Mainstream, VOL LII, No 43, October 18, 2014
Tagore and Sikhism
Monday 20 October 2014, by
Rabindranath Tagore wrote six poems on Sikh heroism and martyrdom, two in 1888, three in 1898, and one in 1935. Of them three are on Guru Gobind Singh, one on Banda Bahadur, one on Bhai Torusingh, and one on the boy, Nehal Singh.
The Guru Gobind Singh poems are spaced between his twenty year-long sâdhanâ to be worthy of his leadership, and his death, the height of the sâdhanâ being his refusal to a rich gift brought by a disciple (the theme so enthralled Tagore that he wrote the same poem twice and on the same day), and the death being self sought in expiation for a thoughtless killing.
The Banda Bahadur and Nehal Singh poems are built around the Mughal siege and eventual fall of the Gurudaspur fort and the subsequent carnage and martyrdom, especially of the two of them, Banda being forced to kill his own son and Nehal Singh defying his mother’s plea that he wasn’t Sikh.
Martyrdom is also the theme of the Torusingh poem, he offering his head with his braid which his captor had asked him to cut off.
The poems were preceded in 1885 by three essays addressed to the juvenile readers of the Jorasanko house—one on Guru Nanak’s life in the background of his father’s money-mindedness; a second one on the heroic Guru Gobind Singh ever fighting for Sikh indepen-dence; and a final one on that independence as attained and bloodily guarded by Banda Bahadur and others until the advent of Maharaja Ranjit Singh.
Tagore had visited Amritsar at the age of eleven in 1873 with his father, Debendranath, on their way to the Himalayas. The latter had come to Amritsar before, his interest in Sikh monotheism as propounded by Guru Nanak much influencing his Brahmo faith. In Tagore’s autobiography, My Reminiscences (1912), he recalls his sense of wonder as a boy at the Golden Temple:
“I remember the Gurudarbar at Amritsar like a dream. Many days with father I walked to that Sikh temple in the middle of a lake. Prayers were being said there all the time. My father would sit among those Sikh worshippers and at some point join in the singing; on hearing their songs of devotion from an outsider they would be much inspired and respect him. ... Once he had a singer from the Gurudarbar come to our house and sing bhajans for him.”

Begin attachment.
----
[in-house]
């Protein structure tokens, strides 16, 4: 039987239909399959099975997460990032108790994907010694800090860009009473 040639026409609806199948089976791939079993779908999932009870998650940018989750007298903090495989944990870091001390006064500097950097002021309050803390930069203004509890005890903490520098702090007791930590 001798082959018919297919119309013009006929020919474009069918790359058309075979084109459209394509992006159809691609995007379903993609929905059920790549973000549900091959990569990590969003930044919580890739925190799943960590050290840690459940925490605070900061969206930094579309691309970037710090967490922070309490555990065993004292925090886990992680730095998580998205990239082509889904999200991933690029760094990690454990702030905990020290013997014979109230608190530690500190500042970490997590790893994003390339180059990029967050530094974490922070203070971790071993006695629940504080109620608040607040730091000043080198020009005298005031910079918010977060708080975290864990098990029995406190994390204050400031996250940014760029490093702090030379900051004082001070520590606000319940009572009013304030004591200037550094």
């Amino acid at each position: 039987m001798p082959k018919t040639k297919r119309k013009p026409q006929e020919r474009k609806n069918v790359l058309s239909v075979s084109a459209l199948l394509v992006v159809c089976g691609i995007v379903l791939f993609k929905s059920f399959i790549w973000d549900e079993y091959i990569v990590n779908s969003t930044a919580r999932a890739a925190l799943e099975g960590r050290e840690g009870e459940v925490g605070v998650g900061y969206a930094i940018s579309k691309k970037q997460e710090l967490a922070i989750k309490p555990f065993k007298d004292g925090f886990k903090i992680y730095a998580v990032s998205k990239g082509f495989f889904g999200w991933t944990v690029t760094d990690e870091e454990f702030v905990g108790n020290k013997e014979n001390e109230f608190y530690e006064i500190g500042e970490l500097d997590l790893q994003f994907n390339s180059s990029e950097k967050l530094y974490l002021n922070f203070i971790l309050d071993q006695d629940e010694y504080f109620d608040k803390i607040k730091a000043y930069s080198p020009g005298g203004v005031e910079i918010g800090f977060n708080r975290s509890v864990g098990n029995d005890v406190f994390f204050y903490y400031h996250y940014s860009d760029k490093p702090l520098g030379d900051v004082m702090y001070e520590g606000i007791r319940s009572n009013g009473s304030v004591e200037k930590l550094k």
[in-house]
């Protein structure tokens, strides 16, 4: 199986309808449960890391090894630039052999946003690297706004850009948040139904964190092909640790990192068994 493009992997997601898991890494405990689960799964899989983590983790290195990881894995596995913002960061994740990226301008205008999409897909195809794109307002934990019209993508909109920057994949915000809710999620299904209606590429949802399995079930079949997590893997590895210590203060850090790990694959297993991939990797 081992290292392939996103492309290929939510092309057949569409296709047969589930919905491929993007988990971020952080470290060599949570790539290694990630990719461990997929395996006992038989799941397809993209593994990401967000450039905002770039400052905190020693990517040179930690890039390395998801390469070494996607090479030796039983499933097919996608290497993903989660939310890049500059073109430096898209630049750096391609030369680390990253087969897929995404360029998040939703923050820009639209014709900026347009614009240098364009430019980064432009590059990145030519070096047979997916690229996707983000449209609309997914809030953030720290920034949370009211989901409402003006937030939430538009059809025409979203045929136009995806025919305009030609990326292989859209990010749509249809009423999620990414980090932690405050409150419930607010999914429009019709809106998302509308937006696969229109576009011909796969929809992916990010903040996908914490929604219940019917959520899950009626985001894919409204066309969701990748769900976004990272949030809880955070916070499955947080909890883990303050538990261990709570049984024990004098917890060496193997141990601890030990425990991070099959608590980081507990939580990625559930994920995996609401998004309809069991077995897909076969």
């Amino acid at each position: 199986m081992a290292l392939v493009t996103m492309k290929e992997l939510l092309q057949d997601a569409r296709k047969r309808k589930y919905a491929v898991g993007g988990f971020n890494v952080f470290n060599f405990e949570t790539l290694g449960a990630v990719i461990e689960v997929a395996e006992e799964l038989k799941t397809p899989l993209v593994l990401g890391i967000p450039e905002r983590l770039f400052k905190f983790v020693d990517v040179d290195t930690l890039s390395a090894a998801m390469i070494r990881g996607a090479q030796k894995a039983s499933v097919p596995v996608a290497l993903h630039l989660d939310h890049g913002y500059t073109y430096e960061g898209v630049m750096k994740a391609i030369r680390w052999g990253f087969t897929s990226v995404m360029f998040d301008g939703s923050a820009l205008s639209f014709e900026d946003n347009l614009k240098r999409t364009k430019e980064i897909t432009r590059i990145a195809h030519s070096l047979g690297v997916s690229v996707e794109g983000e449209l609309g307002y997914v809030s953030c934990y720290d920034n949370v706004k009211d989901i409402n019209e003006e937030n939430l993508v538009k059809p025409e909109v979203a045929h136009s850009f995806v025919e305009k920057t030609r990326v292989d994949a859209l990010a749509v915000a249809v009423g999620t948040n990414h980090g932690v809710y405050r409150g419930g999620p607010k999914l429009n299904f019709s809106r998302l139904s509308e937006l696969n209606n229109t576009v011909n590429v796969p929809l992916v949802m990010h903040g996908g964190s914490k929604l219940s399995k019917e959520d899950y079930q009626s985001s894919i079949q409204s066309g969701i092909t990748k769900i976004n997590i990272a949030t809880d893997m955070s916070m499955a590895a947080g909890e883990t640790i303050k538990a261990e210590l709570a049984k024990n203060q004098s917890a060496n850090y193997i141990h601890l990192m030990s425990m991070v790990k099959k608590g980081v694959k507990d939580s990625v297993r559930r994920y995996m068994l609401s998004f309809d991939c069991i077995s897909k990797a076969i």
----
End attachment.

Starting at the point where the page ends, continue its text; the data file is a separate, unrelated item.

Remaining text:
On his earlier trip in 1857 Debendranath had collected the famous Nanak bani ‘gagan mai thâlu ravi-candu dÑpak bane...’,translated it into Bengali, had that translation printed, and either he himself or had his son Jyotirindranath set it to music. Young Rabi must have sung it at Brahmo festivals. The âratÑ motif of this song (‘kaisÑ âratÑ hai/bhavakhandanâ terÑ âratÑ’) may remind us of a song Tagore wrote a few years later, in 1884: ‘Tânhâre ârati kare candra tapan ...’ (Him the moon and sun offer ârati ...), a song Vivekananda was fond of.
Similarly, his other devotional songs of the mid-eighties may not be very far from the spirit of Nanak-bani—for instance, ‘e parabâse rabe ke hây ...’ (How go on with this sojourn here ...: 1885) and ‘andhajane deho âlo, mritajane deho prân ...’ (Give light to the blind, give life to the dead ...: 1886).
Later, in 1909, he came across a pleasant Sikh bhajan—‘bâdoi bâdoi ramyabÑnâ bâdoi ...’—which he translated into Bengali (‘bâje bâje ramyabÑnâ bâje ...’ [The lovely binâ breaks into music ...] and developed into a regular song with two additional stanzas (‘nâce nâce ramyatâle nâce ...’ [Dances in a lovely beat ...] and ‘sâje sâje ramyabeœe sâje ...’ [Dresses in lovely attire ...].
Another Sikh bhajan he translated and published in 1914 was: ‘e Hari sundar e Hari sundar ...’, the translation being close to the original, with no change in the first line, for instance.
1909 to 1914, in fact somewhat earlier than 1909 to somewhat later than 1914, was a period in Tagore’s career as a poet-composer when the spirit of Nanak, and Kabir, and a number of other Sants from medieval India seemed to have fit into his creative psyche. We recall that in 1914 he brought out, with assistance from Evelyn Underhill, One Hundred Poems of Kabir. Notwithstanding the scholarly doubt about the full authenticity of his Kabir sources, his regard for Kabir was unbounded. But some of his Western admirers’ putting Kabir and him on the same scale and preferring Kabir to him was misjudgement, for Kabir was primarily a Sant whose poetry, oral, was only an effective medium. Tagore, on the other hand, was primarily a poet and composer (Sant Tagore would indeed be a travesty), fully conscious of his craft, experiencing a degree of devotion in the period we are talking of. Obviously the same distinction applies to Guru Nanak and Tagore, Sant and poet. (Perhaps we would understand this distinction better if we place Tagore beside someone nearer home—Rama-krishna Paramahamsa whose words were as full of faith as wisdom and who by all means was a saint.)